If it doesn't fit, then consider adjusting the cuff seam allowances. If it still doesn't fit consider redrafting the sleeve (slash in the middle and add some width to the piece) if you think the gathering isn't enough to work for your arms. Then adjust the cuffs/interfacing and the marking lines accordingly.
Step 10A - Double stitch like you did with the ruffle on the top bell curve of the sleeve between the two asterisks. If your machine has a large stitch length use it! I used 4mm which is as long as mine goes. Try to keep the two lines of stitching evenly separated... try not to let your stitch line go toward and away from the first stitch line because it makes gathering the fabric more difficult. So, Step 10A is pretty straightforward.
Step 10B - Then comes Step 10B, and the abstract origami illustration. Here's what it's trying to tell you...
After you cut into the bottom of the sleeve, you're going to need to seal that edge. So, pull the cut edges apart and pin piece 12 to the newly cut opening like this:
|Step 10B, Close-up|
Another view of the situation...
|Step 10B, A larger-picture view|
|Step 10C, folding and pressing piece 12|
After folding piece 12 back onto the sleeve, baste stitch along the edge to seal that bias facing and create a non-fraying, finished edge.
Step 10D and 10E - Next, stitch a diagonal line from the sleeve edge to the outer edge of the bias facing we just completed. This creates a folding pivot for the slit and allows it to close easier and be pressed. Press!
|Step 10D, E, and Step 11A|
Sew seam 6. I did a flat-felled seam again for 6 and made sure it would match up with the side seams. See seam treatment tutorials here from Coletterie! After stitching seam 6 which is the underarm part of the sleeve (see here for photo), do a quick hand baste between the asterisks at the bottom of the sleeve, gather and align with the the cuff piece (be sure you already interfaced it).
Step 11A - (photo above) Note that the sleeve has already been gathered between the asterisks and the cuff piece has been folded at the seam allowances (5/8") and pressed. Then, it was pinned (right sides facing) securing the alignment of the sleeve piece and the placement marks of the cuff.
Step 11B - Sew a straight line down the cuff ends as you see below (marked Step 11B in red thread). Then, trim the excesses and prepare the corners for turning inside out.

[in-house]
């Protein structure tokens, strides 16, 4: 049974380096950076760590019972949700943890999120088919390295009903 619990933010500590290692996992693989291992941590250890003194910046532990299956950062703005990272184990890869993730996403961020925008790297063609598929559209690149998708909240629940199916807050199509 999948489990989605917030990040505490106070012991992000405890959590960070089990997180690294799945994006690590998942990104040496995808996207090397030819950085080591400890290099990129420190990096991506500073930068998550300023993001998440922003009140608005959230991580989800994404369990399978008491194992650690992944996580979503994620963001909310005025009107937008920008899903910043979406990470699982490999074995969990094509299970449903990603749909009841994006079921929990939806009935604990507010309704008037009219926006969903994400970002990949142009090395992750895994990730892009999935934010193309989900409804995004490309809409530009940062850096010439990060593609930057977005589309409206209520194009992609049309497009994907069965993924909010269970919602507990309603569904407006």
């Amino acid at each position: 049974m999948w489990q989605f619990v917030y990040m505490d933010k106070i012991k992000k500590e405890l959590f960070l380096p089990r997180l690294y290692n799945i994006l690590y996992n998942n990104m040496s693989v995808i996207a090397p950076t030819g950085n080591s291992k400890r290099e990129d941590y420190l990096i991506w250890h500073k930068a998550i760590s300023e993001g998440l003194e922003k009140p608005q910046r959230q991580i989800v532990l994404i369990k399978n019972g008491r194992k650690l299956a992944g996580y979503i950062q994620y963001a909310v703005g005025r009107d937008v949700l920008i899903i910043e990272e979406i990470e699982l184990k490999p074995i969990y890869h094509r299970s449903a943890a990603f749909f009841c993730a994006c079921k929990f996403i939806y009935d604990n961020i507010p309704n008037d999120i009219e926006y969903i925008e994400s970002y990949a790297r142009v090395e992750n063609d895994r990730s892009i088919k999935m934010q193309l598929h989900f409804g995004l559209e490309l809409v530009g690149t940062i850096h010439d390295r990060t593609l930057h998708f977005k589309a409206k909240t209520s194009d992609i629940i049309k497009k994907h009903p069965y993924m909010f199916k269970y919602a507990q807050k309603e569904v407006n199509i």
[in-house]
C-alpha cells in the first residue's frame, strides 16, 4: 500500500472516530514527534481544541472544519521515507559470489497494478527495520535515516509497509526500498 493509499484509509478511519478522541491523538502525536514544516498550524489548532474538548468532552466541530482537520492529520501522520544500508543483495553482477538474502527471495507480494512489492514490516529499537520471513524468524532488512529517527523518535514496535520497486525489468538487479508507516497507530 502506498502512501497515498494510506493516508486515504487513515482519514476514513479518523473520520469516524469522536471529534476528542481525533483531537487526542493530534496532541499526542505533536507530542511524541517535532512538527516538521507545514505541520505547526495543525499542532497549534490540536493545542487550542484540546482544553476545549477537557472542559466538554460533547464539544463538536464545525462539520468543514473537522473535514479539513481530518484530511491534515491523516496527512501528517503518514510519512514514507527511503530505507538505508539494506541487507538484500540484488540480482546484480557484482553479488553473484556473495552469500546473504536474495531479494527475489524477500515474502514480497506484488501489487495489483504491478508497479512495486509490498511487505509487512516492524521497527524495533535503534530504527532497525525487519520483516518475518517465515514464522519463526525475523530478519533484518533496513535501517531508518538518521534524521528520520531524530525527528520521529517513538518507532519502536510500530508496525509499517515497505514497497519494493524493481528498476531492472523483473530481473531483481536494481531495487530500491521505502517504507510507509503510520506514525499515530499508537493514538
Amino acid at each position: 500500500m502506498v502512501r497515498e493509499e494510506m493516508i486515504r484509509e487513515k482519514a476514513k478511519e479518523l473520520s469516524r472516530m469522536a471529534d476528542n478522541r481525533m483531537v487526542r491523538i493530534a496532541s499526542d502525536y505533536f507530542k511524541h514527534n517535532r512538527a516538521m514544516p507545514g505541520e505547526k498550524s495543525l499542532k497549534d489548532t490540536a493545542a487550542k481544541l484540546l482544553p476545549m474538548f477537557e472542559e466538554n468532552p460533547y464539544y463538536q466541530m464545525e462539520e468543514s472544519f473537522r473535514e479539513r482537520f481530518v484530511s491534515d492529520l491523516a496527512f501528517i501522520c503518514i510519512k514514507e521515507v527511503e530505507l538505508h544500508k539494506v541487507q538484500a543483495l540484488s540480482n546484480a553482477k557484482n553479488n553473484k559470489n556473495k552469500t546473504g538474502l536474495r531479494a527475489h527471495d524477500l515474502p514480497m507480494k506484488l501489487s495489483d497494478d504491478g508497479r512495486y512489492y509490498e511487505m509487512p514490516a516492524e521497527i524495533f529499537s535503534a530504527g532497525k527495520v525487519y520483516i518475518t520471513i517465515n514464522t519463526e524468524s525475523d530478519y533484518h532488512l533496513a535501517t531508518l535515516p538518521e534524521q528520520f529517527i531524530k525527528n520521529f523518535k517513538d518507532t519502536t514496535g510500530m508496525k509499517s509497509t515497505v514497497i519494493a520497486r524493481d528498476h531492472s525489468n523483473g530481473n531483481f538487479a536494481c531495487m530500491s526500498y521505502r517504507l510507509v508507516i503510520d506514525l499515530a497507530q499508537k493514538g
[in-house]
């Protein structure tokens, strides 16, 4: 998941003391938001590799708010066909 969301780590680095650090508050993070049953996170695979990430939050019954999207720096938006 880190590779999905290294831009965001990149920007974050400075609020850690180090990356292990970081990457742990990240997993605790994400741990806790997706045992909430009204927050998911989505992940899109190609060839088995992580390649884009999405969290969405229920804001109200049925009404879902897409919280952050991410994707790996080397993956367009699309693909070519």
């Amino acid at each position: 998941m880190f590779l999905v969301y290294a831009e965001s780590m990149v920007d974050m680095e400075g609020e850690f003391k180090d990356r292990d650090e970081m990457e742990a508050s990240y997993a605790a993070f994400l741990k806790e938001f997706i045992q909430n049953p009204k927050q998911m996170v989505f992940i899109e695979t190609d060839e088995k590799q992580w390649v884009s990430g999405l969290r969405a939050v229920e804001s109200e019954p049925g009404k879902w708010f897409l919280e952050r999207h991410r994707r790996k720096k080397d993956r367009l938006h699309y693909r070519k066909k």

Step 11C - Both ends of the cuff are sewn and trimmed, and when you turn them inside out, they should be flush with the edge of the slit opening. If not, you can redo it or make it a design feature.
Next press the cuff edge as you want to see it in the end. Sew 1/8" or near the RS top edge of the sleeve securing the cuff. Top-stitch at will! Sorry for the outburst, I'm a longtime fan of top-stitching.
Step 12A - Don't hate me. I did not photograph this. The illustration was pretty good, and I'll highlight the key points. Also, here's where your pattern marking skills come in handy. I hope you marked all those stars and dots! Gather the top bell of the sleeve between the asterisks. Remember to hold the bottom threads and push the fabric away... brute force = damaged fabric.
Take note of the dots and lines where your sleeve piece is marked and pin them onto the body with RS facing. The sleeve should be kind of nested inside the body.
All the markings should align. For example, the side seam should match your underarm seam (dot 6), and there's a center mark at the top of the sleeve bell that should match your shoulder seam. You want to pin from the sleeve side (not the body side). You also want to stitch on this side of your sleeve.
From my Simply the Best Sewing Techniques book, page 178:
"With the sleeve side up, begin at the underarm seam and stitch along the seamline... As you stitch, place your forefingers on either side of the presser foot, to keep the eased area from puckering under the needle. When you reach the underarm again, overlap the stitches. Seam a second row 1/8" away from the first, but still within the seam allowance."I didn't know how to flat-fell seam a gathered sleeve so I just trimmed/graded the edges and zig-zagged. Then, I pressed the sleeve seam allowances into the sleeve, setting in the sleeve.
Step 12B - This one's easy. Fold and finger-press or pin a 1/4" (or 1/8" if you're a really good hem-person). Fold it over once more, press, pin, stitch.
Presto-change-o! You have a JJ Blouse!
For instructions and some really detailed information on how to measure for buttonholes, making them by hand, and buttonhole placement, I found this PDF from New Mexico State University really helpful.
For part 1 see here.
For part 2 see here.